Still Laakonen conceded that Blowfish is young compared with IDEA. Although IDEA was developed in 1991 - only two years earlier than Blowfish - it has been scrutinized and subject to the attack of many crypto-analysts since then and it has withstood all attacks to date industry sources said.
However IDEA was designed by two Swiss researchers not American inventors which has raised some concern within NSA sources have said. Still NSA has been testing at least one product that uses the IDEA algorithm: Digital Secured Networks (DSN) Technology Inc.'s NetFortress encryption product.
Because NetFortress uses a unique key to encrypt at the network layer outside readers only see the source and destination Internet Protocol address not the encrypted information itself according to DSN. Data inside the packet is scrambled into gibberish until it arrives at its destination. DSN's founder chairman and chief technology officer Aharon Friedman said the company incorporated IDEA into its products because it has proven to be secure against attackers.
IDEA "has not been broken " Friedman said. "It is known to be immune against any backdoors. The more serious security guys like the Department of Defense guys and the security agencies don't particularly like to use DES because it's weak. They will go with IDEA " he said.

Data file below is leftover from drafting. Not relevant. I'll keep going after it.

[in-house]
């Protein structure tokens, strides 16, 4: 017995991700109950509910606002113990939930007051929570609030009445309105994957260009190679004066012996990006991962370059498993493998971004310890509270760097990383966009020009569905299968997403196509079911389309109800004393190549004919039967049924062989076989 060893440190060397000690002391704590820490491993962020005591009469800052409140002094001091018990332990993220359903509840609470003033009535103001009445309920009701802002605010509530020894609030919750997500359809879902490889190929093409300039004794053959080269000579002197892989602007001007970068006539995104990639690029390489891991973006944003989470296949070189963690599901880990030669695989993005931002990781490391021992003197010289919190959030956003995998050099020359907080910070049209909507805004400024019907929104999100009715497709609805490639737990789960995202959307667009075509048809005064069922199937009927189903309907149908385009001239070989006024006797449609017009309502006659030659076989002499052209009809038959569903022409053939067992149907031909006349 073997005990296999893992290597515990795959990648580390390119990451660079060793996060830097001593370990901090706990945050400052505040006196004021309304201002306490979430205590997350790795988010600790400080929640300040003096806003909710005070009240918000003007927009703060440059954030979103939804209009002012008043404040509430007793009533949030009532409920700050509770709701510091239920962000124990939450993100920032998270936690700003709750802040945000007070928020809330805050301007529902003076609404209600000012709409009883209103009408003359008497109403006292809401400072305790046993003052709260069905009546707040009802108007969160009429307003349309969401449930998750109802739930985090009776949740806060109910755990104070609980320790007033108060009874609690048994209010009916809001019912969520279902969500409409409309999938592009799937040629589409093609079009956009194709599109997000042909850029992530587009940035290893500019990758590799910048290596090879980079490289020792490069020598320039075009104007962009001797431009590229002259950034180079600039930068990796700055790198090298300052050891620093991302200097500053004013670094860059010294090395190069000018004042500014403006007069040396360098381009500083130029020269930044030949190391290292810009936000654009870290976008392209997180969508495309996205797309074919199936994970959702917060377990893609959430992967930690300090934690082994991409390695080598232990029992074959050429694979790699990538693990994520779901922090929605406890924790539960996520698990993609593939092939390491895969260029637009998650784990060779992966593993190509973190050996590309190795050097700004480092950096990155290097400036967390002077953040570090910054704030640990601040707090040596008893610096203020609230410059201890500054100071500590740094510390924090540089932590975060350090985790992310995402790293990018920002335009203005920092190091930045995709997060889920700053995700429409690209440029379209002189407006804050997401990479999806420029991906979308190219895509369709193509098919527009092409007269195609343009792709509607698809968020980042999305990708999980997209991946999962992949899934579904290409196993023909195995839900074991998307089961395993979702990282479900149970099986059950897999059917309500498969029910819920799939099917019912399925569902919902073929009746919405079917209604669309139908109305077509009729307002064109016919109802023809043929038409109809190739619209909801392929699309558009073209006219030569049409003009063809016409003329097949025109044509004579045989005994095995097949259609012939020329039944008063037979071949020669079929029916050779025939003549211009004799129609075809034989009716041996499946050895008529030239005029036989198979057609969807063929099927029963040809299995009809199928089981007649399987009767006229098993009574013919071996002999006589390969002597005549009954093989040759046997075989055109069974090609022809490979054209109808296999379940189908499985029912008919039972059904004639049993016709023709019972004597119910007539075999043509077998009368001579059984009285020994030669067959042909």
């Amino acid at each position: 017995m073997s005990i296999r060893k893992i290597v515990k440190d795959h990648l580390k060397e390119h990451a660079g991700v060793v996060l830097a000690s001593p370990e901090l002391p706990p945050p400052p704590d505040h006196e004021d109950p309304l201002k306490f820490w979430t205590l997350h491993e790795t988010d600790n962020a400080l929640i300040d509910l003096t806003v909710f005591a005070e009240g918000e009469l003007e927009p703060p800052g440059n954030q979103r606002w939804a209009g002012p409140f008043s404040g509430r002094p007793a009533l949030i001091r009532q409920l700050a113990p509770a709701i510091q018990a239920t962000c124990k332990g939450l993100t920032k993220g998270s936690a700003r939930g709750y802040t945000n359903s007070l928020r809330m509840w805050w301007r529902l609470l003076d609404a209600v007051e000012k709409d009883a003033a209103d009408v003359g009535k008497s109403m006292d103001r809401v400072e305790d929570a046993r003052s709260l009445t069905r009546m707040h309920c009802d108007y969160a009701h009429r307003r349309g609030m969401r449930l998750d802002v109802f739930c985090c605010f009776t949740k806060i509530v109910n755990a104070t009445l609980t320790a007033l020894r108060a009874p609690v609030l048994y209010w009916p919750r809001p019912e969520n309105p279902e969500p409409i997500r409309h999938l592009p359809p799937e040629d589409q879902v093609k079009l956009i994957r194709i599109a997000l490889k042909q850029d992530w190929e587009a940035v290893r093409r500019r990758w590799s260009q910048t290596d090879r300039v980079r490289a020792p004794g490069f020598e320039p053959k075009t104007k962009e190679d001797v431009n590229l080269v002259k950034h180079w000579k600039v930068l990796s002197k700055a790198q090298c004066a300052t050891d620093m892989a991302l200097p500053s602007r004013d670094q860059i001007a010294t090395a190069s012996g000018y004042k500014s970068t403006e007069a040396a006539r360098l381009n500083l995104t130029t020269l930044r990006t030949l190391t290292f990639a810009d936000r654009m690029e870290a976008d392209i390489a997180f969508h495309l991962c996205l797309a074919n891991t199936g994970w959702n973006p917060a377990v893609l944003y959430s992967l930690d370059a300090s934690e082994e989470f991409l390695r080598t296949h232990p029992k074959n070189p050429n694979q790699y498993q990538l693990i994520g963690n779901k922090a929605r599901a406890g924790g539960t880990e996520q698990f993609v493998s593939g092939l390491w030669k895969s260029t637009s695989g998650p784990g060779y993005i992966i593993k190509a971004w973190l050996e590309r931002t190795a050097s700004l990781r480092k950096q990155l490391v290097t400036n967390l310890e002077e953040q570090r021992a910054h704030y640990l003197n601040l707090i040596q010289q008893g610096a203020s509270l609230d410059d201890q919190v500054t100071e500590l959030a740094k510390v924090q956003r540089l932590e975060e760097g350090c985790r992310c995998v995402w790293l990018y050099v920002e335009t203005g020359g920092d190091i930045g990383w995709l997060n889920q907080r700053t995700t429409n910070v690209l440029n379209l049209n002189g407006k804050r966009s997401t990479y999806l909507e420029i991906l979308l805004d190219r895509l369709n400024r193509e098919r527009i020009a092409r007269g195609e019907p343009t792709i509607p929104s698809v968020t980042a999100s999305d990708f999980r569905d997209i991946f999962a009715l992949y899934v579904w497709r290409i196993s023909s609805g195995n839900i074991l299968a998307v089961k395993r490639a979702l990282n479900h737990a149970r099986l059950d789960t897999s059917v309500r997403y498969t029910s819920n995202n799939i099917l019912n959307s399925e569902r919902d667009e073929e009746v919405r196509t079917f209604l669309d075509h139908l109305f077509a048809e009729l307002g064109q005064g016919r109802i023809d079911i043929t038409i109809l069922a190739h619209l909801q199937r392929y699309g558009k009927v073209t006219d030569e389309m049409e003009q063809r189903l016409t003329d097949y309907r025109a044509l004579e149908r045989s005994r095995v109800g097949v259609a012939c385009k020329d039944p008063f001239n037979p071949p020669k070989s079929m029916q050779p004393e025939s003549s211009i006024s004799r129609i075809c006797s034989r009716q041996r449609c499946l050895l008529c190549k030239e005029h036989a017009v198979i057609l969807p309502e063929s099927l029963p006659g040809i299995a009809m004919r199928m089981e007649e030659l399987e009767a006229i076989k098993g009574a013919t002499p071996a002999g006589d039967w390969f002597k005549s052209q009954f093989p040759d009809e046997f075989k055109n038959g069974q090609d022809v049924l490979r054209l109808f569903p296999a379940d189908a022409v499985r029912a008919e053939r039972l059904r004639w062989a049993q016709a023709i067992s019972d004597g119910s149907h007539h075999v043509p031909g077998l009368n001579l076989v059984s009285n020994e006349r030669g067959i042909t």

A field division of the Drug Enforcement Administration in Houston is using NetFortress to send and receive sensitive data using a virtual private network. Brian McCarron a DEA research specialist in Houston said the office chose the product because it offered a hardware solution which he considers more secure than software security products. Still he said NSA's examination of the product increased his confidence in IDEA and NetFortress.
"I would rather have the NSA handling our security needs as far as wide-area networking " McCarron said. "As far as [IDEA] being developed by foreign persons it's definitely a serious concern. Once it goes through NSA procedures I'll feel pretty comfortable with it."